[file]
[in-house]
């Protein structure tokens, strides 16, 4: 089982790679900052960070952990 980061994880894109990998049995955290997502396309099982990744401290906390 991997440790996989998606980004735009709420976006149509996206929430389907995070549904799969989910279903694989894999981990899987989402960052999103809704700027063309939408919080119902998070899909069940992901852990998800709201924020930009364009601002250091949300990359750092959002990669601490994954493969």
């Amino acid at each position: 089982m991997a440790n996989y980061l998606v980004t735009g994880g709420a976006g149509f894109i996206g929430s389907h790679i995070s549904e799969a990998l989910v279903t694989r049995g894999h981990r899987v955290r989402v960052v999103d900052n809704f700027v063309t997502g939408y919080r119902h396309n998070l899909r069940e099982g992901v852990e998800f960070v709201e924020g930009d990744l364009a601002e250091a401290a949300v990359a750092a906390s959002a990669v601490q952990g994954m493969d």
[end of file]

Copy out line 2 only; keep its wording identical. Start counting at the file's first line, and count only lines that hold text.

């Protein structure tokens, strides 16, 4: 089982790679900052960070952990 980061994880894109990998049995955290997502396309099982990744401290906390 991997440790996989998606980004735009709420976006149509996206929430389907995070549904799969989910279903694989894999981990899987989402960052999103809704700027063309939408919080119902998070899909069940992901852990998800709201924020930009364009601002250091949300990359750092959002990669601490994954493969």